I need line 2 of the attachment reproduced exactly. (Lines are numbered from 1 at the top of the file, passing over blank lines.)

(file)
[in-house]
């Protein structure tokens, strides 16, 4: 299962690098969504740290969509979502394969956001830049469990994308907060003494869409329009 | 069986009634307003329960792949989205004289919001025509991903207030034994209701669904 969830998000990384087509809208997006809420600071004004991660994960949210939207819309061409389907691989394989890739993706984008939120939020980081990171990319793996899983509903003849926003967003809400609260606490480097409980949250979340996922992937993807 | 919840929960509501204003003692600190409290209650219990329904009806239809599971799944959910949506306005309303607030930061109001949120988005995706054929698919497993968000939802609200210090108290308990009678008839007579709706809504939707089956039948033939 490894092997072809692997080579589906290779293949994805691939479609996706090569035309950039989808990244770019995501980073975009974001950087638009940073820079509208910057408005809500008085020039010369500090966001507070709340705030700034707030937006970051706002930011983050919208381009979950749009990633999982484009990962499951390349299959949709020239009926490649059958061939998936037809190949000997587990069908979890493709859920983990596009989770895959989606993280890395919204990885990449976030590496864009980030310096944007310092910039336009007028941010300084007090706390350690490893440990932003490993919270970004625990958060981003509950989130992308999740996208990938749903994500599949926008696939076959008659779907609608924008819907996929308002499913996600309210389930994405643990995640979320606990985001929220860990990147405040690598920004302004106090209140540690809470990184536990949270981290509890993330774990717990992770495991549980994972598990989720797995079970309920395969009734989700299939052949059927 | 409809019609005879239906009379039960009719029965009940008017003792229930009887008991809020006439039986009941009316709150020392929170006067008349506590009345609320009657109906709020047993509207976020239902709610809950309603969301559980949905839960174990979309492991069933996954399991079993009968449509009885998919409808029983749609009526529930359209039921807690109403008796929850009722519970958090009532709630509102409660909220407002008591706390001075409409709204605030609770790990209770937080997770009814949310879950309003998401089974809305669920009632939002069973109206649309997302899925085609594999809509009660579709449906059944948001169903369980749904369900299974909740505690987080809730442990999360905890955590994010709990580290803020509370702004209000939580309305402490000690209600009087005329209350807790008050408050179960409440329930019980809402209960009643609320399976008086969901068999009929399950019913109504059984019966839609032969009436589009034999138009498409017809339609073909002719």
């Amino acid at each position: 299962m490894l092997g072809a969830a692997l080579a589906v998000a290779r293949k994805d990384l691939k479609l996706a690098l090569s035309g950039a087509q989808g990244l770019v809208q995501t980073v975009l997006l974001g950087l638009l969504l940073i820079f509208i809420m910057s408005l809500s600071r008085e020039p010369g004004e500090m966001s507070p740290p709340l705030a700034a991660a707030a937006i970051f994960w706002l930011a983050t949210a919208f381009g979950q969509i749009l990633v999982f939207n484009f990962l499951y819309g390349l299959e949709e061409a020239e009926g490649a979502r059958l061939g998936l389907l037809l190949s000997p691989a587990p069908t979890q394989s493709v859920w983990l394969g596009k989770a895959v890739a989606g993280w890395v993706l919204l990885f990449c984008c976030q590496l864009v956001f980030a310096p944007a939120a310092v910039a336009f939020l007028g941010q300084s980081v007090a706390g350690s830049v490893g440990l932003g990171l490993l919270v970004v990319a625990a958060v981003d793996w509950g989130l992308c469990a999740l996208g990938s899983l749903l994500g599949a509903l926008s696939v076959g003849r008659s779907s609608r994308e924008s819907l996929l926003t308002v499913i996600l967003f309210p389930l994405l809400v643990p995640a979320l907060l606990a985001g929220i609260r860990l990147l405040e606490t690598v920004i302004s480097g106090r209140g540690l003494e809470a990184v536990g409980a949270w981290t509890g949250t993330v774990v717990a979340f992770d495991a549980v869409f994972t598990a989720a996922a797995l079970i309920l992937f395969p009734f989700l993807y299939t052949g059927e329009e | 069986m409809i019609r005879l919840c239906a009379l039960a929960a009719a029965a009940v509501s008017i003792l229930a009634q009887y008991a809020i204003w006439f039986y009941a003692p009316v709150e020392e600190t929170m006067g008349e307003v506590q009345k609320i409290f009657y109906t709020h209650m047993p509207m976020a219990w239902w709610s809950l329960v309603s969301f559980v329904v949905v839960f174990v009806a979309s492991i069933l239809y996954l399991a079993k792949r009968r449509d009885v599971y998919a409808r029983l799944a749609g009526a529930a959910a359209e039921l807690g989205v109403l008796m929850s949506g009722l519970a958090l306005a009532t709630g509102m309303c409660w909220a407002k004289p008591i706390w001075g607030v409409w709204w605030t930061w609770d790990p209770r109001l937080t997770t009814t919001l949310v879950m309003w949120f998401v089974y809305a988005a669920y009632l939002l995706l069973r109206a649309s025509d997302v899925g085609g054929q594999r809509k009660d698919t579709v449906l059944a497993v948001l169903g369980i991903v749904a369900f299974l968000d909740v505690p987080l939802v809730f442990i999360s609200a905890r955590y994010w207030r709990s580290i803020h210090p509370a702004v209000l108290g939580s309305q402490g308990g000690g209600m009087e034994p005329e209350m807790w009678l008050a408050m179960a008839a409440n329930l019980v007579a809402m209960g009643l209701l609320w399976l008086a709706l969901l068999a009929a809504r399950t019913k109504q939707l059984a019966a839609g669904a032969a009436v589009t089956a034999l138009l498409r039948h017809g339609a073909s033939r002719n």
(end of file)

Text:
């Protein structure tokens, strides 16, 4: 299962690098969504740290969509979502394969956001830049469990994308907060003494869409329009 | 069986009634307003329960792949989205004289919001025509991903207030034994209701669904 969830998000990384087509809208997006809420600071004004991660994960949210939207819309061409389907691989394989890739993706984008939120939020980081990171990319793996899983509903003849926003967003809400609260606490480097409980949250979340996922992937993807 | 919840929960509501204003003692600190409290209650219990329904009806239809599971799944959910949506306005309303607030930061109001949120988005995706054929698919497993968000939802609200210090108290308990009678008839007579709706809504939707089956039948033939 490894092997072809692997080579589906290779293949994805691939479609996706090569035309950039989808990244770019995501980073975009974001950087638009940073820079509208910057408005809500008085020039010369500090966001507070709340705030700034707030937006970051706002930011983050919208381009979950749009990633999982484009990962499951390349299959949709020239009926490649059958061939998936037809190949000997587990069908979890493709859920983990596009989770895959989606993280890395919204990885990449976030590496864009980030310096944007310092910039336009007028941010300084007090706390350690490893440990932003490993919270970004625990958060981003509950989130992308999740996208990938749903994500599949926008696939076959008659779907609608924008819907996929308002499913996600309210389930994405643990995640979320606990985001929220860990990147405040690598920004302004106090209140540690809470990184536990949270981290509890993330774990717990992770495991549980994972598990989720797995079970309920395969009734989700299939052949059927 | 409809019609005879239906009379039960009719029965009940008017003792229930009887008991809020006439039986009941009316709150020392929170006067008349506590009345609320009657109906709020047993509207976020239902709610809950309603969301559980949905839960174990979309492991069933996954399991079993009968449509009885998919409808029983749609009526529930359209039921807690109403008796929850009722519970958090009532709630509102409660909220407002008591706390001075409409709204605030609770790990209770937080997770009814949310879950309003998401089974809305669920009632939002069973109206649309997302899925085609594999809509009660579709449906059944948001169903369980749904369900299974909740505690987080809730442990999360905890955590994010709990580290803020509370702004209000939580309305402490000690209600009087005329209350807790008050408050179960409440329930019980809402209960009643609320399976008086969901068999009929399950019913109504059984019966839609032969009436589009034999138009498409017809339609073909002719």